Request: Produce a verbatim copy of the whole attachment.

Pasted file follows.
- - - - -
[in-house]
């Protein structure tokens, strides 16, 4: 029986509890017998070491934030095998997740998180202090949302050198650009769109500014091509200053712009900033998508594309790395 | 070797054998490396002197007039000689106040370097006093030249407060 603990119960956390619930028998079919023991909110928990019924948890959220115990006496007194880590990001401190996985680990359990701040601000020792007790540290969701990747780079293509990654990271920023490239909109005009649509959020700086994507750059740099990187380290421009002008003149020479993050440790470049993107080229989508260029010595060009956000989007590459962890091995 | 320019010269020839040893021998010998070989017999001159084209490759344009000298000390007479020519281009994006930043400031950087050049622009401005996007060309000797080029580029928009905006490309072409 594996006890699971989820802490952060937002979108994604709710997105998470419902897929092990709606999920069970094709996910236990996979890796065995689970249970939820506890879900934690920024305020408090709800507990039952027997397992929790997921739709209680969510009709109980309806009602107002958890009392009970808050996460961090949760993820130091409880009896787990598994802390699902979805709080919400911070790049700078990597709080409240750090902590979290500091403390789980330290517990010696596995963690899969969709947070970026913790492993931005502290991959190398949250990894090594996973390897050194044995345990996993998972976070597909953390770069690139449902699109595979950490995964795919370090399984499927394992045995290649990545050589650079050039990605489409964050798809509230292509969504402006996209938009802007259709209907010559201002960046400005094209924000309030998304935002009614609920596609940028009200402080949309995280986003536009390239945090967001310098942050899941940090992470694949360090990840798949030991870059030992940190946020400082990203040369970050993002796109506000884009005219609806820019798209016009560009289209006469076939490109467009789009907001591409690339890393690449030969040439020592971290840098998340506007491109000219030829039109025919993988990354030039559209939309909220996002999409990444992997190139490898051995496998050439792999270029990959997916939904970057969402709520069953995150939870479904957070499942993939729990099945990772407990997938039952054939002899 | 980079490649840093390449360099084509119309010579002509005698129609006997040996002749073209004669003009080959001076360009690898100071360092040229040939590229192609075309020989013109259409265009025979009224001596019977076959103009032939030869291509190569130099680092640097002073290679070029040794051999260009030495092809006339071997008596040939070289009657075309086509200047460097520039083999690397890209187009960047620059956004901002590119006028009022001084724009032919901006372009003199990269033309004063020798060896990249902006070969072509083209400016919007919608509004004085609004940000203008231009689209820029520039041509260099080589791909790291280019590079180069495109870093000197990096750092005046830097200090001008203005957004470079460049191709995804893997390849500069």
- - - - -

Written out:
[in-house]
């Protein structure tokens, strides 16, 4: 029986509890017998070491934030095998997740998180202090949302050198650009769109500014091509200053712009900033998508594309790395 | 070797054998490396002197007039000689106040370097006093030249407060 603990119960956390619930028998079919023991909110928990019924948890959220115990006496007194880590990001401190996985680990359990701040601000020792007790540290969701990747780079293509990654990271920023490239909109005009649509959020700086994507750059740099990187380290421009002008003149020479993050440790470049993107080229989508260029010595060009956000989007590459962890091995 | 320019010269020839040893021998010998070989017999001159084209490759344009000298000390007479020519281009994006930043400031950087050049622009401005996007060309000797080029580029928009905006490309072409 594996006890699971989820802490952060937002979108994604709710997105998470419902897929092990709606999920069970094709996910236990996979890796065995689970249970939820506890879900934690920024305020408090709800507990039952027997397992929790997921739709209680969510009709109980309806009602107002958890009392009970808050996460961090949760993820130091409880009896787990598994802390699902979805709080919400911070790049700078990597709080409240750090902590979290500091403390789980330290517990010696596995963690899969969709947070970026913790492993931005502290991959190398949250990894090594996973390897050194044995345990996993998972976070597909953390770069690139449902699109595979950490995964795919370090399984499927394992045995290649990545050589650079050039990605489409964050798809509230292509969504402006996209938009802007259709209907010559201002960046400005094209924000309030998304935002009614609920596609940028009200402080949309995280986003536009390239945090967001310098942050899941940090992470694949360090990840798949030991870059030992940190946020400082990203040369970050993002796109506000884009005219609806820019798209016009560009289209006469076939490109467009789009907001591409690339890393690449030969040439020592971290840098998340506007491109000219030829039109025919993988990354030039559209939309909220996002999409990444992997190139490898051995496998050439792999270029990959997916939904970057969402709520069953995150939870479904957070499942993939729990099945990772407990997938039952054939002899 | 980079490649840093390449360099084509119309010579002509005698129609006997040996002749073209004669003009080959001076360009690898100071360092040229040939590229192609075309020989013109259409265009025979009224001596019977076959103009032939030869291509190569130099680092640097002073290679070029040794051999260009030495092809006339071997008596040939070289009657075309086509200047460097520039083999690397890209187009960047620059956004901002590119006028009022001084724009032919901006372009003199990269033309004063020798060896990249902006070969072509083209400016919007919608509004004085609004940000203008231009689209820029520039041509260099080589791909790291280019590079180069495109870093000197990096750092005046830097200090001008203005957004470079460049191709995804893997390849500069």